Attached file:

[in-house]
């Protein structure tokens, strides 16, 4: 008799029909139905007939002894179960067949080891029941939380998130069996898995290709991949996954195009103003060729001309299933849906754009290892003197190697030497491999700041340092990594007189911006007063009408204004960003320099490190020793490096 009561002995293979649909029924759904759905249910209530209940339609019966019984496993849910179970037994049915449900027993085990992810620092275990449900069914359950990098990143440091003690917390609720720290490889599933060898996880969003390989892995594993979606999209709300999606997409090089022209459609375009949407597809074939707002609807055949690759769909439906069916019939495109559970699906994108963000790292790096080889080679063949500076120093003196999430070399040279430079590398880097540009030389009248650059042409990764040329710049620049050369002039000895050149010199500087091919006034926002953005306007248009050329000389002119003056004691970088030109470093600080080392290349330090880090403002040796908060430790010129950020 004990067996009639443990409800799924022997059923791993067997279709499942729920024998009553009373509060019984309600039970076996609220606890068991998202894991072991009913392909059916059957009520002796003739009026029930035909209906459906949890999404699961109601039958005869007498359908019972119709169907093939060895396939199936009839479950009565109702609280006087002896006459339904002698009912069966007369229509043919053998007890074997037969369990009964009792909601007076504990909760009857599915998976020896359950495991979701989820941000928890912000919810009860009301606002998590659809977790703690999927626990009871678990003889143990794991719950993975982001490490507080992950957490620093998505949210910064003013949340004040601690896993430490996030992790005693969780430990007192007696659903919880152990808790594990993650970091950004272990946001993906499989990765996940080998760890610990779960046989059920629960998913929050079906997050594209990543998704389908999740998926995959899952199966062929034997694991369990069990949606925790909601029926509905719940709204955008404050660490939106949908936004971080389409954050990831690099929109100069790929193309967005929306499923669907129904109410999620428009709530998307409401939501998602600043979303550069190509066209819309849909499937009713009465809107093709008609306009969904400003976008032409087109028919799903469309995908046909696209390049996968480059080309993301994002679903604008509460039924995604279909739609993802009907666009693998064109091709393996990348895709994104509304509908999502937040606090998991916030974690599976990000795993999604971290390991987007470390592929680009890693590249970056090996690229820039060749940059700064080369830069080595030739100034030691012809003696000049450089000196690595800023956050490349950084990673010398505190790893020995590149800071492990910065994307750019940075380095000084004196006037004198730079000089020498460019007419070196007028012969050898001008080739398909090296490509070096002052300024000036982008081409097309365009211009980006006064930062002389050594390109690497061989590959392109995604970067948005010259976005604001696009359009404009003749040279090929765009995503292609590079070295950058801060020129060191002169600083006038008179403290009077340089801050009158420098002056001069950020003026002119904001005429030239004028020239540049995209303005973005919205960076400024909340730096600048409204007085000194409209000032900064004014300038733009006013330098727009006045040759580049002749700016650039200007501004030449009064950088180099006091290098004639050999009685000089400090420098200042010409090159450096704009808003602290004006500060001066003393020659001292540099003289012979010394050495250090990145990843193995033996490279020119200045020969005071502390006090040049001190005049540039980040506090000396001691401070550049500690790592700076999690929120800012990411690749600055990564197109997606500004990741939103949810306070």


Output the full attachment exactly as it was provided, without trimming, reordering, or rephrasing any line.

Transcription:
[in-house]
């Protein structure tokens, strides 16, 4: 008799029909139905007939002894179960067949080891029941939380998130069996898995290709991949996954195009103003060729001309299933849906754009290892003197190697030497491999700041340092990594007189911006007063009408204004960003320099490190020793490096 009561002995293979649909029924759904759905249910209530209940339609019966019984496993849910179970037994049915449900027993085990992810620092275990449900069914359950990098990143440091003690917390609720720290490889599933060898996880969003390989892995594993979606999209709300999606997409090089022209459609375009949407597809074939707002609807055949690759769909439906069916019939495109559970699906994108963000790292790096080889080679063949500076120093003196999430070399040279430079590398880097540009030389009248650059042409990764040329710049620049050369002039000895050149010199500087091919006034926002953005306007248009050329000389002119003056004691970088030109470093600080080392290349330090880090403002040796908060430790010129950020 004990067996009639443990409800799924022997059923791993067997279709499942729920024998009553009373509060019984309600039970076996609220606890068991998202894991072991009913392909059916059957009520002796003739009026029930035909209906459906949890999404699961109601039958005869007498359908019972119709169907093939060895396939199936009839479950009565109702609280006087002896006459339904002698009912069966007369229509043919053998007890074997037969369990009964009792909601007076504990909760009857599915998976020896359950495991979701989820941000928890912000919810009860009301606002998590659809977790703690999927626990009871678990003889143990794991719950993975982001490490507080992950957490620093998505949210910064003013949340004040601690896993430490996030992790005693969780430990007192007696659903919880152990808790594990993650970091950004272990946001993906499989990765996940080998760890610990779960046989059920629960998913929050079906997050594209990543998704389908999740998926995959899952199966062929034997694991369990069990949606925790909601029926509905719940709204955008404050660490939106949908936004971080389409954050990831690099929109100069790929193309967005929306499923669907129904109410999620428009709530998307409401939501998602600043979303550069190509066209819309849909499937009713009465809107093709008609306009969904400003976008032409087109028919799903469309995908046909696209390049996968480059080309993301994002679903604008509460039924995604279909739609993802009907666009693998064109091709393996990348895709994104509304509908999502937040606090998991916030974690599976990000795993999604971290390991987007470390592929680009890693590249970056090996690229820039060749940059700064080369830069080595030739100034030691012809003696000049450089000196690595800023956050490349950084990673010398505190790893020995590149800071492990910065994307750019940075380095000084004196006037004198730079000089020498460019007419070196007028012969050898001008080739398909090296490509070096002052300024000036982008081409097309365009211009980006006064930062002389050594390109690497061989590959392109995604970067948005010259976005604001696009359009404009003749040279090929765009995503292609590079070295950058801060020129060191002169600083006038008179403290009077340089801050009158420098002056001069950020003026002119904001005429030239004028020239540049995209303005973005919205960076400024909340730096600048409204007085000194409209000032900064004014300038733009006013330098727009006045040759580049002749700016650039200007501004030449009064950088180099006091290098004639050999009685000089400090420098200042010409090159450096704009808003602290004006500060001066003393020659001292540099003289012979010394050495250090990145990843193995033996490279020119200045020969005071502390006090040049001190005049540039980040506090000396001691401070550049500690790592700076999690929120800012990411690749600055990564197109997606500004990741939103949810306070």